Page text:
Before I even saw any sign of civilisation a dog picked up my scent and started a howling that sent a shiver up my spine. I hope that it is part of a homestead. I scanned the bush in the direction of the barking and eventually I saw a light, and now that I was looking for something at a particular distance and in a particular direction, I picked out the lights of several more dwellings. Soon I crested a small rise and there in the distance were the unmistakable lights of a small, sleepy township.

   I followed the signs to the Quorn Caravan Park and walked slowly and quietly past the office to a small grassy area where there were a couple of  tents erected. I would check in in the morning 'coz I knew that van park owners and/or managers do not like to be disturbed for someone inconsiderate enough to book in after office closing hours. I set up my tent as quietly as possible but still managed to wake up one of the occupants of one of the tents. I apologised profusely and, when prompted, gave a brief overview of my circumstances. We would talk about it more in the morning over coffee.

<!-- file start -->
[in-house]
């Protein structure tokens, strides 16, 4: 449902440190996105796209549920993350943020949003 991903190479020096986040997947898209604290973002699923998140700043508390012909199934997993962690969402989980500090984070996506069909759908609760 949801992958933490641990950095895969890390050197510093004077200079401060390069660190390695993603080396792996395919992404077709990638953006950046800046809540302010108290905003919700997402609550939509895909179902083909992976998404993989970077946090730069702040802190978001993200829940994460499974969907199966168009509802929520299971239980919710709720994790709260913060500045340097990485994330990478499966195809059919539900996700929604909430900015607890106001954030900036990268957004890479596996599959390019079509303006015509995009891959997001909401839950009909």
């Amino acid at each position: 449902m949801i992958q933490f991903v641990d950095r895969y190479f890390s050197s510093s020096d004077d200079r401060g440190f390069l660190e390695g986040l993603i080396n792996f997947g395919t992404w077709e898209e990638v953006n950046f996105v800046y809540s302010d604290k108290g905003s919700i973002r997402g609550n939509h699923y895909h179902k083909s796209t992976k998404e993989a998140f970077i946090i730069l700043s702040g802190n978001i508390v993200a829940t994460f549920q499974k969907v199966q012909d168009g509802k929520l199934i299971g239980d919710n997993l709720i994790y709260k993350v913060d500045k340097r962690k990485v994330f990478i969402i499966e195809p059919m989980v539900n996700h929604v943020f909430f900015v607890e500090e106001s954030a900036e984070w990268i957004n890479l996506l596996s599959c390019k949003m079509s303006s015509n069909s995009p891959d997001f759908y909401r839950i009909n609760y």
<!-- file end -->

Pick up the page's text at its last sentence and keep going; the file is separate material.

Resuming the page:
It was a long day (and night) so I had no trouble getting to sleep and probably "slept in" till 7:30 or so which is pretty late for me.

   When I arrived here at the Quorn Caravan Park in the early hours this morning, I had walked 28kms including the trudge over the Flinders and the moonlight bit into town. Mind you, I had 3 or 4 hours sleep in the middle but, even so, it was the longest distance I had ever walked in a (24hr) day. So I officially ended "day 3" at Quorn which is at Lat 32:15.898 and Lon 138:00.970.

   The tent neighbours were John and Richard from Melbourne who were regular distance cyclists on a three week trip to Wilpena and return as a short holiday from their workaday lives. We chatted as they packed up their tents and re stacked their bicycles and this reminded me of my decision to walk instead of ride. It is much easier to put it all in the backpack and just "walk off" And,,,, they had a fair bit to say about riding up and down the hills on the Mawson cycle trail which can be rocky and with fallen branches and the downhill parts were the scary bits. To say nothing about getting multiple punctures each day. But they were thrilled to be riding their bikes on this trail and were loving every minute of it.